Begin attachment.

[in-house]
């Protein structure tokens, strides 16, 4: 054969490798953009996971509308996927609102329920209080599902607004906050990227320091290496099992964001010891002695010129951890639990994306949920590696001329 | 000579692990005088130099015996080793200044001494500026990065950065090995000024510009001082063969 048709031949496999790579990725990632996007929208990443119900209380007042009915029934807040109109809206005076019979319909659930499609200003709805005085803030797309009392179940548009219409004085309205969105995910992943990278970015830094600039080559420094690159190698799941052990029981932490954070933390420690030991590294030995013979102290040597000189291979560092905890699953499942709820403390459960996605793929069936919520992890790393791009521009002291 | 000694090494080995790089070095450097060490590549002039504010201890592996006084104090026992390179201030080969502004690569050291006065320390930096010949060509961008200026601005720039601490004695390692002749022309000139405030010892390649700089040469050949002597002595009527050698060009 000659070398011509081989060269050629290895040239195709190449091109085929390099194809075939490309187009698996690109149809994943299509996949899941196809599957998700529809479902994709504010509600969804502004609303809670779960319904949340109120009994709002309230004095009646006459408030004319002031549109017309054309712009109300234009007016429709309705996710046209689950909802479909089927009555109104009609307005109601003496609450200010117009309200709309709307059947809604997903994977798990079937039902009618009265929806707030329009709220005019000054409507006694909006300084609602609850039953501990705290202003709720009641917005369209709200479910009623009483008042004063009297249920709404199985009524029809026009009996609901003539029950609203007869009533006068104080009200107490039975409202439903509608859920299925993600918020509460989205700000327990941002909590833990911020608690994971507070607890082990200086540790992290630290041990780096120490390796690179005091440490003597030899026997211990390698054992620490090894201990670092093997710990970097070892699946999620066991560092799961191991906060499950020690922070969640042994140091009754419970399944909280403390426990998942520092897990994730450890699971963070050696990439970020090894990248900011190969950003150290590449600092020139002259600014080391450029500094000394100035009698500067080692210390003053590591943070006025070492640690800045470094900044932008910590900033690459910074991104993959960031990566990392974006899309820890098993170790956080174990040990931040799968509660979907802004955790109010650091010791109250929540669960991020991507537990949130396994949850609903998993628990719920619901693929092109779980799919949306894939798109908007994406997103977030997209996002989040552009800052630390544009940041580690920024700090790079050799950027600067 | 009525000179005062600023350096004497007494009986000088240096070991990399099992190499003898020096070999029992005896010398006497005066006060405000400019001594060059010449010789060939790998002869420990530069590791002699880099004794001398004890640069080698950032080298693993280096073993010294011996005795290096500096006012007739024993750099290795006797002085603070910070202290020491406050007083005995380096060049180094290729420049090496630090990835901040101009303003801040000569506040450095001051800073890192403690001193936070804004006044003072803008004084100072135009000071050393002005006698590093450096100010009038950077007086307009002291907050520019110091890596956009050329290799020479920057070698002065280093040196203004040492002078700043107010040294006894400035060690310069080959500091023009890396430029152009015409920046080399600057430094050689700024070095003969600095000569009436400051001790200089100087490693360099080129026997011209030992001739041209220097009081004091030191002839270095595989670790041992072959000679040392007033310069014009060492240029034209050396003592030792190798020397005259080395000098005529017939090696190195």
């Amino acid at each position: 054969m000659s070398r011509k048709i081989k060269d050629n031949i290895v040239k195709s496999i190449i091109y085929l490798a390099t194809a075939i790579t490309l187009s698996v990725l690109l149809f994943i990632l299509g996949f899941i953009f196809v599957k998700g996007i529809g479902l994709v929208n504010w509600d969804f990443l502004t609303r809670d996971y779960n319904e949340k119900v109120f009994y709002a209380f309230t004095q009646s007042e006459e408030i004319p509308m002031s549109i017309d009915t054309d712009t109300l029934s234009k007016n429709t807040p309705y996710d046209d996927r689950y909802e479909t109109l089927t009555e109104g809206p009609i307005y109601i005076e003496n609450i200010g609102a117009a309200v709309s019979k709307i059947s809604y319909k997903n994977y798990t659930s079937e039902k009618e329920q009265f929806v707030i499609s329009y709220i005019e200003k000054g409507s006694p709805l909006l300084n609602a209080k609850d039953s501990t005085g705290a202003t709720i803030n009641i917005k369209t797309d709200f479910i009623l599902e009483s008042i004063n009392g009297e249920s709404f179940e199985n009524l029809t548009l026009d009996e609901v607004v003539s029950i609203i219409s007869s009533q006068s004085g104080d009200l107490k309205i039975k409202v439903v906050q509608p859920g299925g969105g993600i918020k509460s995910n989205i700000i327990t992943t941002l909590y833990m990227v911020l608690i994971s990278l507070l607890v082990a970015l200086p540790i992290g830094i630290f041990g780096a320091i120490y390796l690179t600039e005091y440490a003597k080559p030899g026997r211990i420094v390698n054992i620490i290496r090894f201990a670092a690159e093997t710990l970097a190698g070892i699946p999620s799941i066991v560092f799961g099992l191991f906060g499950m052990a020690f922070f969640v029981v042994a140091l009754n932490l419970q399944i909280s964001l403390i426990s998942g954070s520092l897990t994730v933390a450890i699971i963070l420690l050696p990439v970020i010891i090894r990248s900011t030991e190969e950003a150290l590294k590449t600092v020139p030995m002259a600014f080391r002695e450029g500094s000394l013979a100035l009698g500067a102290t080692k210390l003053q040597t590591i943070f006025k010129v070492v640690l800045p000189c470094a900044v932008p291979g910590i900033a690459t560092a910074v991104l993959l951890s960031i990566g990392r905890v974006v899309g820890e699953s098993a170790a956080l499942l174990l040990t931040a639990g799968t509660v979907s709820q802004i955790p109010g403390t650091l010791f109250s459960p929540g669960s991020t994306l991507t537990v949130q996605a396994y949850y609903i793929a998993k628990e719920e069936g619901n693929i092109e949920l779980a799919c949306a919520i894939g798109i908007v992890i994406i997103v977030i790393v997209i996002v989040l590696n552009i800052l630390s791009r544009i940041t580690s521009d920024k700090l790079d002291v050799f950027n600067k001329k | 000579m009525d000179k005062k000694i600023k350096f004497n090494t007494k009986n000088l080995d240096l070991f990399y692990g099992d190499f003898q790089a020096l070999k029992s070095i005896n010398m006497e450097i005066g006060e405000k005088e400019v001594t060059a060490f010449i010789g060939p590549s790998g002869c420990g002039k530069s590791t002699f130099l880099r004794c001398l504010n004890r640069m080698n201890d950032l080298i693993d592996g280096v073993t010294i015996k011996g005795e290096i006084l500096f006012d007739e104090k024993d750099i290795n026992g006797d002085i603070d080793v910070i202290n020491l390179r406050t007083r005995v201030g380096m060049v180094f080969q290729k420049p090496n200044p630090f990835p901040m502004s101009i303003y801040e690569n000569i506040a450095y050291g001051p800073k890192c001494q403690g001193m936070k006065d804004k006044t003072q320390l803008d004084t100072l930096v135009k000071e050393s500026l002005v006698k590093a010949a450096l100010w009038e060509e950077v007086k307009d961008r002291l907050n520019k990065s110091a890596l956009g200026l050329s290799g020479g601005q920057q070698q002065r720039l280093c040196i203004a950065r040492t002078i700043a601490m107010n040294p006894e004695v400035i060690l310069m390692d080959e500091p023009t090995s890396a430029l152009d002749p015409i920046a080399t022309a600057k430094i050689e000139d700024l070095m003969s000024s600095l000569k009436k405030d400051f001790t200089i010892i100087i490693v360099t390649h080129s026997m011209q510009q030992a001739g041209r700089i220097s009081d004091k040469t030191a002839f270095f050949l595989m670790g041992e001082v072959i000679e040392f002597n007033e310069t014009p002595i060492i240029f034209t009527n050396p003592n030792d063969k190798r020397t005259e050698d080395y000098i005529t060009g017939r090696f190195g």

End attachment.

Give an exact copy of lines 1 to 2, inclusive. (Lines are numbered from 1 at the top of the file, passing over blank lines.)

[in-house]
């Protein structure tokens, strides 16, 4: 054969490798953009996971509308996927609102329920209080599902607004906050990227320091290496099992964001010891002695010129951890639990994306949920590696001329 | 000579692990005088130099015996080793200044001494500026990065950065090995000024510009001082063969 048709031949496999790579990725990632996007929208990443119900209380007042009915029934807040109109809206005076019979319909659930499609200003709805005085803030797309009392179940548009219409004085309205969105995910992943990278970015830094600039080559420094690159190698799941052990029981932490954070933390420690030991590294030995013979102290040597000189291979560092905890699953499942709820403390459960996605793929069936919520992890790393791009521009002291 | 000694090494080995790089070095450097060490590549002039504010201890592996006084104090026992390179201030080969502004690569050291006065320390930096010949060509961008200026601005720039601490004695390692002749022309000139405030010892390649700089040469050949002597002595009527050698060009 000659070398011509081989060269050629290895040239195709190449091109085929390099194809075939490309187009698996690109149809994943299509996949899941196809599957998700529809479902994709504010509600969804502004609303809670779960319904949340109120009994709002309230004095009646006459408030004319002031549109017309054309712009109300234009007016429709309705996710046209689950909802479909089927009555109104009609307005109601003496609450200010117009309200709309709307059947809604997903994977798990079937039902009618009265929806707030329009709220005019000054409507006694909006300084609602609850039953501990705290202003709720009641917005369209709200479910009623009483008042004063009297249920709404199985009524029809026009009996609901003539029950609203007869009533006068104080009200107490039975409202439903509608859920299925993600918020509460989205700000327990941002909590833990911020608690994971507070607890082990200086540790992290630290041990780096120490390796690179005091440490003597030899026997211990390698054992620490090894201990670092093997710990970097070892699946999620066991560092799961191991906060499950020690922070969640042994140091009754419970399944909280403390426990998942520092897990994730450890699971963070050696990439970020090894990248900011190969950003150290590449600092020139002259600014080391450029500094000394100035009698500067080692210390003053590591943070006025070492640690800045470094900044932008910590900033690459910074991104993959960031990566990392974006899309820890098993170790956080174990040990931040799968509660979907802004955790109010650091010791109250929540669960991020991507537990949130396994949850609903998993628990719920619901693929092109779980799919949306894939798109908007994406997103977030997209996002989040552009800052630390544009940041580690920024700090790079050799950027600067 | 009525000179005062600023350096004497007494009986000088240096070991990399099992190499003898020096070999029992005896010398006497005066006060405000400019001594060059010449010789060939790998002869420990530069590791002699880099004794001398004890640069080698950032080298693993280096073993010294011996005795290096500096006012007739024993750099290795006797002085603070910070202290020491406050007083005995380096060049180094290729420049090496630090990835901040101009303003801040000569506040450095001051800073890192403690001193936070804004006044003072803008004084100072135009000071050393002005006698590093450096100010009038950077007086307009002291907050520019110091890596956009050329290799020479920057070698002065280093040196203004040492002078700043107010040294006894400035060690310069080959500091023009890396430029152009015409920046080399600057430094050689700024070095003969600095000569009436400051001790200089100087490693360099080129026997011209030992001739041209220097009081004091030191002839270095595989670790041992072959000679040392007033310069014009060492240029034209050396003592030792190798020397005259080395000098005529017939090696190195």